Napoleon Bonaparte's Relationship In France

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Napoleon Bonaparte is arguably one of the most influential rulers in recent human history. Beginning with his first military campaign (which took place in Italy in 1796), and ending with Napoleon’s defeat at Waterloo in 1815, Napoleon grew the French Empire with an unwavering thirst for expansion. During his reign, the French Empire expanded into Spain, Italy, Austria, and modern-day Poland. While expanding the French Empire to this size, approximately 500,000 to 700,000 French soldiers died under Napoleon’s rule. To an average person, this high number of casualties might lead them to believe that Napoleon should have been overthrown in order to stop further tragedy from occurring. Somehow though, Napoleon was able to rule for 18 years……show more content…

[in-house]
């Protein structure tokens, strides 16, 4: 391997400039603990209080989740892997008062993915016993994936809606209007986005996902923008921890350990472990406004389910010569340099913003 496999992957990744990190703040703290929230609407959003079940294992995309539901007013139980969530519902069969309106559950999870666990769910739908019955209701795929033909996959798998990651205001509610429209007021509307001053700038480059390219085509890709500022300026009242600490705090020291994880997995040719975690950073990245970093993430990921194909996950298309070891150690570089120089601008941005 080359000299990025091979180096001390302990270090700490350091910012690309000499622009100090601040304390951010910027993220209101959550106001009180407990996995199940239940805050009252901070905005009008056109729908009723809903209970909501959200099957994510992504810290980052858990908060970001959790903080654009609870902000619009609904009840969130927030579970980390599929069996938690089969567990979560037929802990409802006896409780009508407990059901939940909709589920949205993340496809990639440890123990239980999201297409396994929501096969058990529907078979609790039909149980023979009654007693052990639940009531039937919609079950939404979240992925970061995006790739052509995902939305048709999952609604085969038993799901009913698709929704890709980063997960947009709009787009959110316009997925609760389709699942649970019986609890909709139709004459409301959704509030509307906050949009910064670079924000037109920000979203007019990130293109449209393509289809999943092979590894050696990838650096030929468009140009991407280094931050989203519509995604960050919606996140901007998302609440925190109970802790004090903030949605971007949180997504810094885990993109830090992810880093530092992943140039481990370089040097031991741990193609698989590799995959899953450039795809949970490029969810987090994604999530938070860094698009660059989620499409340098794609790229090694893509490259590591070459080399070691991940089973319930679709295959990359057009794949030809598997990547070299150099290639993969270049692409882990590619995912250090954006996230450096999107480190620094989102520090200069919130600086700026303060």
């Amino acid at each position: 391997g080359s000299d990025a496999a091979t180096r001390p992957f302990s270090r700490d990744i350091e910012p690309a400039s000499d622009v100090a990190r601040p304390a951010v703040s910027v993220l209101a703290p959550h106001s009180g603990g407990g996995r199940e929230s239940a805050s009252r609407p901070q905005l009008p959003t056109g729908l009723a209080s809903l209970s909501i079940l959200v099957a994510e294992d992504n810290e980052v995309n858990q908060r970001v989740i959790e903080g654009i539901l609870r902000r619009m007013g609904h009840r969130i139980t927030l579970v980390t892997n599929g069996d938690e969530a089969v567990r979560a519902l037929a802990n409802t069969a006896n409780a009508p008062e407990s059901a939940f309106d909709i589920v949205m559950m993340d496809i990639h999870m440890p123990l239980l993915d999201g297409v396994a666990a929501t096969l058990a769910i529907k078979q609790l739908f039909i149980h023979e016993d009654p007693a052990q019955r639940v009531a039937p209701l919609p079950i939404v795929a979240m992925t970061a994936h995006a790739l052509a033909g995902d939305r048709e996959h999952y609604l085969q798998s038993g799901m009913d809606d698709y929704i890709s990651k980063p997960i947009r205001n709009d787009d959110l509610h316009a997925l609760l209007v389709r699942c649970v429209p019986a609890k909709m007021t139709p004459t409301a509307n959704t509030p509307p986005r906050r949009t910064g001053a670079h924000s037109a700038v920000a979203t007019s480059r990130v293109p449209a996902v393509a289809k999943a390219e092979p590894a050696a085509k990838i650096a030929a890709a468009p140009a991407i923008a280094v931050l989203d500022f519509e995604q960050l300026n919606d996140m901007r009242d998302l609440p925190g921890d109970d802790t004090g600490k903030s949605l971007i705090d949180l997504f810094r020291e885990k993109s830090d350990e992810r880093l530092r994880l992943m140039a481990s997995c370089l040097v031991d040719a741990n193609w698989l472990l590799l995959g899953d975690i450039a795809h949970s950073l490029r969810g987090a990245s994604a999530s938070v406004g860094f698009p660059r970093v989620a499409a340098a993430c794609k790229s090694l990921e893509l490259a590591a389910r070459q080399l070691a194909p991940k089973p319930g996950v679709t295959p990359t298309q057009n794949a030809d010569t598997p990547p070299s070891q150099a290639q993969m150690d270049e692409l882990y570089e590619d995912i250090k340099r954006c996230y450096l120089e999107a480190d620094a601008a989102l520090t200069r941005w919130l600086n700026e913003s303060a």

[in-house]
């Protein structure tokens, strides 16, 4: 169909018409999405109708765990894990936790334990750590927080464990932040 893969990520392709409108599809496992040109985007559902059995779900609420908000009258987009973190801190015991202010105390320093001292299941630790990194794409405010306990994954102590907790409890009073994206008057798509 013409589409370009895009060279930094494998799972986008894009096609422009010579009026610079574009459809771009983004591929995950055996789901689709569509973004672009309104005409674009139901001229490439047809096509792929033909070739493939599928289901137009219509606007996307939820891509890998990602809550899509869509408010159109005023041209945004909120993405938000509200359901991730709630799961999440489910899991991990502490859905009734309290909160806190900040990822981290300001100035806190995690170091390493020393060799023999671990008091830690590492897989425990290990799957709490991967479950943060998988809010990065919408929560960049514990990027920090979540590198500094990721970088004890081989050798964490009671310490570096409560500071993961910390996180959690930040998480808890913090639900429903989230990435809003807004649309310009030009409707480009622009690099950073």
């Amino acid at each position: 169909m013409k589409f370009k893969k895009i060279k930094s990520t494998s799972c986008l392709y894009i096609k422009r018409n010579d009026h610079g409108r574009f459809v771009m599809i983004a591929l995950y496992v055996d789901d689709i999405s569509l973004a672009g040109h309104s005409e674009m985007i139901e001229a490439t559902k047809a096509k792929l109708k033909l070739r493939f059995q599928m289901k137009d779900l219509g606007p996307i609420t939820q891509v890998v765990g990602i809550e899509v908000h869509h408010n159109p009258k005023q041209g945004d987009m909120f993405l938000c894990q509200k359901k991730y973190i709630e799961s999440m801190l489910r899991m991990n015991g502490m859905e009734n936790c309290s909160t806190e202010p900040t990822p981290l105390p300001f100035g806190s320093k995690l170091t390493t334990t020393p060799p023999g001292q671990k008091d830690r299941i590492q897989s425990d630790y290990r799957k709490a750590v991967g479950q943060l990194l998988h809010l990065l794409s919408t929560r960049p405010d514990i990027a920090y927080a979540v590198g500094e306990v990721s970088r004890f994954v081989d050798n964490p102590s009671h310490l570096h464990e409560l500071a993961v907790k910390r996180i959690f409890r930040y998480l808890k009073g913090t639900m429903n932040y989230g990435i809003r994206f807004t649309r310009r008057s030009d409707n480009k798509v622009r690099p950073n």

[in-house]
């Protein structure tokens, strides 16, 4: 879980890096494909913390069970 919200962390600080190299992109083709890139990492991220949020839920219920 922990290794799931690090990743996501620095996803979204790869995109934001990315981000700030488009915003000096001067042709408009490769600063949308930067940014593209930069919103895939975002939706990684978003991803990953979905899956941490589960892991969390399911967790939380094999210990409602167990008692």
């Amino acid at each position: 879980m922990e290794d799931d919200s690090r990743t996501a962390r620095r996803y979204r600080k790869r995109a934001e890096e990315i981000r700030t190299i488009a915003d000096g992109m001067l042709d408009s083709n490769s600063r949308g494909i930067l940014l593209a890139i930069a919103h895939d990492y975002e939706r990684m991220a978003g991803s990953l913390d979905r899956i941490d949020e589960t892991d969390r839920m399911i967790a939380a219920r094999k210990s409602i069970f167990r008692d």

Napoleon attempted to gain trust in order to convince his people that he always had their best interest at heart. However, the fact that Napoleon made an effort to raise his public image is all well and good, but did it work? According to Geoffrey Ellis, the majority of French people thought very highly of Napoleon: "All presented him as a ruler of unrivaled intelligence and wisdom, as a force for good, for necessary change, who swept away the last corrupt vestiges of the old regime in France." Napoleon began his rule in 1796 near the end of the French Revolution – a time period in which thousands of French citizens were executed by the government. When he rose to power, French citizens believed that Napoleon was the person who was finally going to pull their country out of political turmoil. According to Jackson Spielvogel, “In a sense, Napoleon brought the Revolution to an end, but he was also its child… he never ceased to remind the French that they owed to him the preservation of all that was beneficial in the revolutionary program.” Napoleon constantly reminded his people that he felt that it was important to preserve the ideas of the French Revolution in order to display his dedication to his country. According to Míríam Greenblatt, most soldiers who fought for France also understood Napoleon’s close connection with the French Revolution: "Frenchmen in general were proud to serve in Napoleon's army. There was a glory in being led by one of the world's greatest generals. Many soldiers also felt that they were 'soldiers of liberty,' fighting for their country and for the ideals of the French Revolution." Because people felt that Napoleon was a supporter of French ideals, they were more inclined to trust his decision-making skills, without questioning his leadership. Napoleon’s ability to present himself
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